With the summer travel season in full swing, criminals are finding ways to take advantage of those looking to escape. Thieves are after your frequent flyer miles.
“It gives you that feeling of vulnerability, just because we’re in the age of technology,” said Joey Sciarrotta, a Davie resident.
Sciarrotta has been saving her American Airlines miles for years for a special post-COVID-19 trip to the British Isles with her family.
The Monroe County Sheriff’s Office is issuing a warning after investigators have received multiple reports of criminals illegally redeeming airline frequent flyer miles and credits.
However, last week you noticed some unusual email activity.
“I got an email from American Airlines that said, ‘Attention, your email address has been updated,'” Sciarrotta said.
However, the email was buried under what appeared to be dozens of other spam emails in his regular inbox. Fortunately, she noticed the email and decided to investigate.
He logged into his American Advantage account and discovered that 120,000 of his airline miles had been lost. That’s a value of over $3,500.
“That’s when I called American Airlines right away,” Sciarrotta said.
Someone you don’t know used your miles to book a flight for a trip you certainly didn’t plan on taking.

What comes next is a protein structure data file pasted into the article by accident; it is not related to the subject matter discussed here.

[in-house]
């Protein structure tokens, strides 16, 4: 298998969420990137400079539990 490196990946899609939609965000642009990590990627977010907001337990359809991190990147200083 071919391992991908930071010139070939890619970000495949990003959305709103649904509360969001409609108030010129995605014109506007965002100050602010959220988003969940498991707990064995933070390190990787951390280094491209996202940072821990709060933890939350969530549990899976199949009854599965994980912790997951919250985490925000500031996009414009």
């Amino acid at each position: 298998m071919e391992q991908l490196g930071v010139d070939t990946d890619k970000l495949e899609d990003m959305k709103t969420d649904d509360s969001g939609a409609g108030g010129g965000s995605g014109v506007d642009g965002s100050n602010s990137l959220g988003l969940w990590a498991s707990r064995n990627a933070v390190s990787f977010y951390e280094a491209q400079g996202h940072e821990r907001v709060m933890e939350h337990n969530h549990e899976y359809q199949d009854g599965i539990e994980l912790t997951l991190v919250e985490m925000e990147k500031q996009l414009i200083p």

“The ticket was from Dubai to a city in Nigeria,” Sciarrotta said. “I’m like, no, I don’t know anyone in Dubai or Nigeria and I don’t know that passenger.”
Sciarrotta reached out to NBC6 after seeing our story from last week about the Monroe County Sheriff’s Office issuing a warning about this exact crime.
The department posted on Facebook that investigators have received multiple reports of criminals illegally redeeming airline frequent flyer miles or credits from individuals.
“The most important thing when you think about your airline’s frequent flyer miles is to recognize that they are valuable currency,” said Zach Griff, senior aviation writer for The Points Guy.
He says to protect your loyalty account information the same way you would protect a bank account: use strong passwords and two-factor authentication if offered.
Griff says it’s also important to monitor your accounts regularly.
“If there are fraudulent charges, chances are you’ll be more successful in reversing them the sooner you catch them,” Griff said.
Sciarrotta says American plans to refund his miles since he filed a police report with the Davie Police Department.
“Look out for those nonsense emails because I think they are trying to confuse us,” he advised.
He thinks that maybe this is how the criminals are trying to buy time to catch the flights before they get caught.
“American Airlines has been in correspondence with the client. We ask that you allow 30 days for a solution once a police report has been submitted,” a spokesperson said.
On its website, American Airlines says it will never ask you to make security-related changes or collect personal or financial information in unsolicited emails or phone calls.
If you suspect suspicious activity, the company says to email them right away. Do not click on links or attachments.